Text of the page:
< Dev(Redirected from Operating System)
- 1 Operating System
- 1.1 Introduction
- 1.2 Why don't you use <your favorite most secure operating system> for Whonix?
- 1.3 Switch from Ubuntu to Debian
- 1.4 About Debian
- 1.5 Comparison of Hardening Compile Flags
- 2 See Also
- 3 Footnotes
This chapter applies to the host(s), Whonix-Gateway and Whonix-Workstation.
Whonix Example Implementation is currently based on Debian. There were development discussions about switching to BSD, Alpine Linux or other secure operating systems.
Whonix can't protect against malicious code inserted into upstream operating system infrastructure. Debian ensures some chain of trust as it requires contributors to sign commits.
Why don't you use <your favorite most secure operating system> for Whonix?
Why do you use Debian, and not...
The operating system must have
- acceptable usability
- must be somewhat popular, because only that leads to sufficient public scrutiny and enough available documentation.
- For redistribution of Whonix, there may also not be any legal/trademark issues such as with Ubuntu. (See "Switch from Ubuntu to Debian" chapter below).
- Must have a secure operating system updater (package manager), i.e. must not fall through the TUF Threat Model (w). Not having a secure updater is very dangerous (w).
- Source based distributions take a long time for upgrading and installation of packages, which users complain about. The same or even better security characteristics can be reached with deterministic (reproducible) builds.
Debian is a good compromise of security and usability.
By the way, this chapter won't only include examples which fall through Whonix's threat model.
OpenBSD is recommended against, because it completely falls through the Whonix threat model, see FAQ entry: Why aren't you using OpenBSD, it is the most secure OS ever!!!1!
Ubuntu is not used as Whonix-Gateway/Workstation operating system for legal reasons (see below) and was lately negatively perceived due to privacy issues, so it is recommended against to use it as host operating system as well.
Mac OS X
Mac OS X can not be used for legal reasons. Even if that were not a problem, it is still a proprietary, closed source operating system, We don't like their attitude and how they (not) communicate with the security community. Also see: Apple Took 3+ Years to Fix FinFisher Trojan Hole.
Fedora yet did not fall through Whonix's threat model and could be considered as host and future or alternative Whonix-Gateway/Workstation operating system. Also Qubes OS, an operating system focusing on security by isolation, is based on Fedora. Started considering it, help welcome, see Dev/Fedora.
Implemented as Qubes-Whonix.
Gentoo / Hardened Gentoo
Insecure package manager. Back then bug reports got closed down without much regard.
- https://github.com/Whonix/Gentoo-Port/issues/19 - https://bugs.gentoo.org/show_bug.cgi?id=539954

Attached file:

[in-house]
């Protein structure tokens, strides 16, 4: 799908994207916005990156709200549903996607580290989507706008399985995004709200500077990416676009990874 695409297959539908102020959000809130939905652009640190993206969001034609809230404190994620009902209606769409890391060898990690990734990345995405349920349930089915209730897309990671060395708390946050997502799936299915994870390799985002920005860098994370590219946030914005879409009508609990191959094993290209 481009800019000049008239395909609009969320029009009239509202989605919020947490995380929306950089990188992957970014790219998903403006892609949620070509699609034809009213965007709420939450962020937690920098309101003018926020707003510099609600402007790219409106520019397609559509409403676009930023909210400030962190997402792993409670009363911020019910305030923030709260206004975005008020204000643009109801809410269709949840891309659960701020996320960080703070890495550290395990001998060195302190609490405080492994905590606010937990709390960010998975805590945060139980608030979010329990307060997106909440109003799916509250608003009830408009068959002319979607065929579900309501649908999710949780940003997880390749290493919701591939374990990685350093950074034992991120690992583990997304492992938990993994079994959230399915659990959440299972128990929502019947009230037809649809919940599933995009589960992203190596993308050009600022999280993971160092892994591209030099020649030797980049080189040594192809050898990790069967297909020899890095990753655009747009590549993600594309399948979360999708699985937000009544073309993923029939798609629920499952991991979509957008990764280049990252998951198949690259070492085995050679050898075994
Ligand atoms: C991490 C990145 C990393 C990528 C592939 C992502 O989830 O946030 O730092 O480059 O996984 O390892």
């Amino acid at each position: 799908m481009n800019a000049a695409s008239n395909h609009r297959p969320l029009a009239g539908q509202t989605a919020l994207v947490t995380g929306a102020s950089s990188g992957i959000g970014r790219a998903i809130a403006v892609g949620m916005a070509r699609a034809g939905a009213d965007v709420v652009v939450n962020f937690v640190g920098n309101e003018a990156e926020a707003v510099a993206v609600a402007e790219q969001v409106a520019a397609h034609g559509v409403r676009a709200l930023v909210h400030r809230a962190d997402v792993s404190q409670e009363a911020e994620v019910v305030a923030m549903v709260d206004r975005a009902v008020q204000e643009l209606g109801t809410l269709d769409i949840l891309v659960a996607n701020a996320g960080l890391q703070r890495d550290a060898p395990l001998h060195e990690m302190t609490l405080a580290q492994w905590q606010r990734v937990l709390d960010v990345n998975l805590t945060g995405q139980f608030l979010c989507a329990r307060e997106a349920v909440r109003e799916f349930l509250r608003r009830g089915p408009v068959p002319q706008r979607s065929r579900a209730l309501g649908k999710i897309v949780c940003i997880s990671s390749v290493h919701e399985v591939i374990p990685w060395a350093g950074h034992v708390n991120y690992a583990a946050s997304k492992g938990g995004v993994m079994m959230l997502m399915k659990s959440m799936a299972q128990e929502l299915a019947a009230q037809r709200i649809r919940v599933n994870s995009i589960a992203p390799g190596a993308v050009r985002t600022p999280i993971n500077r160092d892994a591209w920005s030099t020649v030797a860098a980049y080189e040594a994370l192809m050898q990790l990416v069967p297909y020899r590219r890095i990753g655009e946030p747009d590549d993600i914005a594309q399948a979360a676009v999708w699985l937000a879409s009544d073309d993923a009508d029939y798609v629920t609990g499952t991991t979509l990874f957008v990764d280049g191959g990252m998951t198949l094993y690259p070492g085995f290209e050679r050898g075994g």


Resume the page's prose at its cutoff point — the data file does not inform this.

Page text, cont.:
- https://github.com/Whonix/Gentoo-Port/issues/10 - https://archives.gentoo.org/gentoo-portage-dev/message/94425239fcaedcee6c49ef398f12aa85
- [gentoo-portage-dev] Security and Comparison of Portage with other Package Managers: https://archives.gentoo.org/gentoo-portage-dev/message/bda425ee6c676ec7a6b3c9500a9b00bf
- [gentoo-portage-dev] Portage and Update Security: https://archives.gentoo.org/gentoo-portage-dev/message/94425239fcaedcee6c49ef398f12aa85
In this regard, Hardened Gentoo does not differ from Gentoo.
Due to the way these bug reports were handled, Gentoo was removed from the candidates of secure base operating systems.
Why not use a minimal Linux distribution? See Why are the Whonix images so big? There might be more secure operating systems, such as Hardenend Gentoo, but in Patrick's opinion mortal users are unlikely to learn how to use them. More paranoids (and others) are welcome to use them for example as host operating system and leave feedback. Patches/ports welcome! 
At first sight it looks like alpine's package manager suffers from the same issues as gentoo's. (Being vulnerable to indefinite freeze and downgrade attacks.) TODO research
The question to ask is "Does the package manager pass the TUF Threat Model?"
The Update Framework (TUF) - Attacks and Weaknesses:
(Made by similar people who created this research:
which resulted as far as I understand in greatly improved package manager security in many distributions.)
One can ask the TUF people, who are in my experience very friendly and helpful, for their opinion on their mailing list:
TODO: Check its package manager security. (See above.)
Switch from Ubuntu to Debian
Beginning from 0.4.4, Whonix Example Implementation is based on Debian. Previously it was based on Ubuntu. From technical view, Ubuntu was a good choice, see About Ubuntu if you are interested.